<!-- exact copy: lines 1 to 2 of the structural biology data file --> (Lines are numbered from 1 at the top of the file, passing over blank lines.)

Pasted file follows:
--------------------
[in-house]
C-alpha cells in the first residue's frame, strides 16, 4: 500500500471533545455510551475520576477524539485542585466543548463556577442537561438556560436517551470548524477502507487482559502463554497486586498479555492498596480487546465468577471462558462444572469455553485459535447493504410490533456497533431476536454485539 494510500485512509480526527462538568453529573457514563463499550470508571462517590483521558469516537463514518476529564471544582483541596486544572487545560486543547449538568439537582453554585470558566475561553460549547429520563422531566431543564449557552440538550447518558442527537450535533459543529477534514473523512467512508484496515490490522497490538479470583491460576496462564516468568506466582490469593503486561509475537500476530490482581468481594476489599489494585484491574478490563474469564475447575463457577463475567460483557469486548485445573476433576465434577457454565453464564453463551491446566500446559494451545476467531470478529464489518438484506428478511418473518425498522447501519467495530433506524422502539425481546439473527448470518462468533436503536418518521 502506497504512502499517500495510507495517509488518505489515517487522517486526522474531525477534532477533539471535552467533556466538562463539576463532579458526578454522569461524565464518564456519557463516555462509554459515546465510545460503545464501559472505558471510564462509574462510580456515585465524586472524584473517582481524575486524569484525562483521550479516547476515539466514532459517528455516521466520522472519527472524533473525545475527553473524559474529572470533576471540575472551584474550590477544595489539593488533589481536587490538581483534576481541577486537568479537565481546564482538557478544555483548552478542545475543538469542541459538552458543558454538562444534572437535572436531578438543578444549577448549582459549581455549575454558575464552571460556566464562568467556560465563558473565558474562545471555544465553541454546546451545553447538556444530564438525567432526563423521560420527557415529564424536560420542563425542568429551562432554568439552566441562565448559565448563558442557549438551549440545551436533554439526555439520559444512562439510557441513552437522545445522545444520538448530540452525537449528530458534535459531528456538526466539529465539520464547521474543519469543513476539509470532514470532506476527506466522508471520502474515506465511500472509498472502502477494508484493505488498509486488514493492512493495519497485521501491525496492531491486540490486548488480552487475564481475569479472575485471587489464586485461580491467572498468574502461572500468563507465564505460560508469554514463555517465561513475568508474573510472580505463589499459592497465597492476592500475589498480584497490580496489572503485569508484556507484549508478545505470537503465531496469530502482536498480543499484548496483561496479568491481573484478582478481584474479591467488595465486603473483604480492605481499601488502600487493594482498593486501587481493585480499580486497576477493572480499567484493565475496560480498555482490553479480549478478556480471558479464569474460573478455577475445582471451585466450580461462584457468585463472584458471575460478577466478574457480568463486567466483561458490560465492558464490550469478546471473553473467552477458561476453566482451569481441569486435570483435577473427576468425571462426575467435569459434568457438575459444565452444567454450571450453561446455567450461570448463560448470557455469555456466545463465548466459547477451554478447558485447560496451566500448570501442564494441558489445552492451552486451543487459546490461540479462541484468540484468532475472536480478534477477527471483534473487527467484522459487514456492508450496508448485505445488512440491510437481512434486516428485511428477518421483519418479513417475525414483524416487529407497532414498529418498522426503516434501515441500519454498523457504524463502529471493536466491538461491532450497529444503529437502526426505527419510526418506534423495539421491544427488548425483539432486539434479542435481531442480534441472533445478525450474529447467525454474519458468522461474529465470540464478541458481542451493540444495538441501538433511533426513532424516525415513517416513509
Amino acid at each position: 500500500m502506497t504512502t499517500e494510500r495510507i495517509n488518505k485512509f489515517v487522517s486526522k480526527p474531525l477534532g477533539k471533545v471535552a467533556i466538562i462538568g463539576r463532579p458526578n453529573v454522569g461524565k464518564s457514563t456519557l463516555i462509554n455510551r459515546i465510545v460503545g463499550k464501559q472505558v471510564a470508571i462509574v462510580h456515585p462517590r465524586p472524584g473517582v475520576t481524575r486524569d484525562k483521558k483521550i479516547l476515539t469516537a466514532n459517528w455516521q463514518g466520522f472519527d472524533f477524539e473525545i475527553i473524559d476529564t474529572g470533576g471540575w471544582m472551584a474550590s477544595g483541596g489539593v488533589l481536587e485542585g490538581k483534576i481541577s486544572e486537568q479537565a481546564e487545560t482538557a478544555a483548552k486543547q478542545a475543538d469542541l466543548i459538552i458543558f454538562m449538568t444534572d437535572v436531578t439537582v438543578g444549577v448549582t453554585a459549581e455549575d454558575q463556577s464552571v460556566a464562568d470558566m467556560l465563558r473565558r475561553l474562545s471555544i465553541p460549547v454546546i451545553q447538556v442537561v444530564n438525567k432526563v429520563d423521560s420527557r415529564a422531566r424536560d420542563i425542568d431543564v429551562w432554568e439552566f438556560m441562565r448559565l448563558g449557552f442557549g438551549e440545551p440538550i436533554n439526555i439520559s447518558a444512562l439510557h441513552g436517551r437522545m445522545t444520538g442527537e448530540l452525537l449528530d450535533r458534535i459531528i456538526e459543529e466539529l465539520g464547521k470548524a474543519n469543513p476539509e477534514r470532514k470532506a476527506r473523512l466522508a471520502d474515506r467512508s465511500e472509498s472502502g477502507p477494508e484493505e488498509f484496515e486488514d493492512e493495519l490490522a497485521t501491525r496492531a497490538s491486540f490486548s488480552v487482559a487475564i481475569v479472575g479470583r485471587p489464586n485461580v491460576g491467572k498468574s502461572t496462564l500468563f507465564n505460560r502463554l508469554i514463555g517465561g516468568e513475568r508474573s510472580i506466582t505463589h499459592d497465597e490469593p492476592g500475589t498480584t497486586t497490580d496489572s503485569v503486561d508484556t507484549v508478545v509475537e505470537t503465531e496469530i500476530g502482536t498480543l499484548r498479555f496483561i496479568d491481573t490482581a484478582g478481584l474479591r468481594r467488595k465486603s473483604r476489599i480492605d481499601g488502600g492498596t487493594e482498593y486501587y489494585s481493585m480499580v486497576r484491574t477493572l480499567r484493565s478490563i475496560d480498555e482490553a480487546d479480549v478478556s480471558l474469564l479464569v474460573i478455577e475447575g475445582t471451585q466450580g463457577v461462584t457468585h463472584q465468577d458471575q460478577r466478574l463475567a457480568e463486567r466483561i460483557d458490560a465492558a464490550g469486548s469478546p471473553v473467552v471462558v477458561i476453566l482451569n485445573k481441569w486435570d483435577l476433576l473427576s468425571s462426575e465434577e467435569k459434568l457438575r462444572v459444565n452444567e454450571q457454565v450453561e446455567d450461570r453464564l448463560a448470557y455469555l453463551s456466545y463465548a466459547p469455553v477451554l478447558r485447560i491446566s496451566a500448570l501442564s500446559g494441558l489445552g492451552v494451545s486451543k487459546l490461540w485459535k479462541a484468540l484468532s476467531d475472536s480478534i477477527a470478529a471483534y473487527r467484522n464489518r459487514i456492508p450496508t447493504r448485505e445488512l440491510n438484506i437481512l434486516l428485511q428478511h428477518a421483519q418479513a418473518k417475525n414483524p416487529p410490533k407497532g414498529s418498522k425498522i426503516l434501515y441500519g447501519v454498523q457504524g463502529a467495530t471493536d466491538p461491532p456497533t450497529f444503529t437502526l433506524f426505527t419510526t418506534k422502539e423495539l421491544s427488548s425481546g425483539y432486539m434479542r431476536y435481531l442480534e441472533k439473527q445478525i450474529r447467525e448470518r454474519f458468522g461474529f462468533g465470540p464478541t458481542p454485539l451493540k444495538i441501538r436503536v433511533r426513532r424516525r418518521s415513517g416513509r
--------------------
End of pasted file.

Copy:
[in-house]
C-alpha cells in the first residue's frame, strides 16, 4: 500500500471533545455510551475520576477524539485542585466543548463556577442537561438556560436517551470548524477502507487482559502463554497486586498479555492498596480487546465468577471462558462444572469455553485459535447493504410490533456497533431476536454485539 494510500485512509480526527462538568453529573457514563463499550470508571462517590483521558469516537463514518476529564471544582483541596486544572487545560486543547449538568439537582453554585470558566475561553460549547429520563422531566431543564449557552440538550447518558442527537450535533459543529477534514473523512467512508484496515490490522497490538479470583491460576496462564516468568506466582490469593503486561509475537500476530490482581468481594476489599489494585484491574478490563474469564475447575463457577463475567460483557469486548485445573476433576465434577457454565453464564453463551491446566500446559494451545476467531470478529464489518438484506428478511418473518425498522447501519467495530433506524422502539425481546439473527448470518462468533436503536418518521 502506497504512502499517500495510507495517509488518505489515517487522517486526522474531525477534532477533539471535552467533556466538562463539576463532579458526578454522569461524565464518564456519557463516555462509554459515546465510545460503545464501559472505558471510564462509574462510580456515585465524586472524584473517582481524575486524569484525562483521550479516547476515539466514532459517528455516521466520522472519527472524533473525545475527553473524559474529572470533576471540575472551584474550590477544595489539593488533589481536587490538581483534576481541577486537568479537565481546564482538557478544555483548552478542545475543538469542541459538552458543558454538562444534572437535572436531578438543578444549577448549582459549581455549575454558575464552571460556566464562568467556560465563558473565558474562545471555544465553541454546546451545553447538556444530564438525567432526563423521560420527557415529564424536560420542563425542568429551562432554568439552566441562565448559565448563558442557549438551549440545551436533554439526555439520559444512562439510557441513552437522545445522545444520538448530540452525537449528530458534535459531528456538526466539529465539520464547521474543519469543513476539509470532514470532506476527506466522508471520502474515506465511500472509498472502502477494508484493505488498509486488514493492512493495519497485521501491525496492531491486540490486548488480552487475564481475569479472575485471587489464586485461580491467572498468574502461572500468563507465564505460560508469554514463555517465561513475568508474573510472580505463589499459592497465597492476592500475589498480584497490580496489572503485569508484556507484549508478545505470537503465531496469530502482536498480543499484548496483561496479568491481573484478582478481584474479591467488595465486603473483604480492605481499601488502600487493594482498593486501587481493585480499580486497576477493572480499567484493565475496560480498555482490553479480549478478556480471558479464569474460573478455577475445582471451585466450580461462584457468585463472584458471575460478577466478574457480568463486567466483561458490560465492558464490550469478546471473553473467552477458561476453566482451569481441569486435570483435577473427576468425571462426575467435569459434568457438575459444565452444567454450571450453561446455567450461570448463560448470557455469555456466545463465548466459547477451554478447558485447560496451566500448570501442564494441558489445552492451552486451543487459546490461540479462541484468540484468532475472536480478534477477527471483534473487527467484522459487514456492508450496508448485505445488512440491510437481512434486516428485511428477518421483519418479513417475525414483524416487529407497532414498529418498522426503516434501515441500519454498523457504524463502529471493536466491538461491532450497529444503529437502526426505527419510526418506534423495539421491544427488548425483539432486539434479542435481531442480534441472533445478525450474529447467525454474519458468522461474529465470540464478541458481542451493540444495538441501538433511533426513532424516525415513517416513509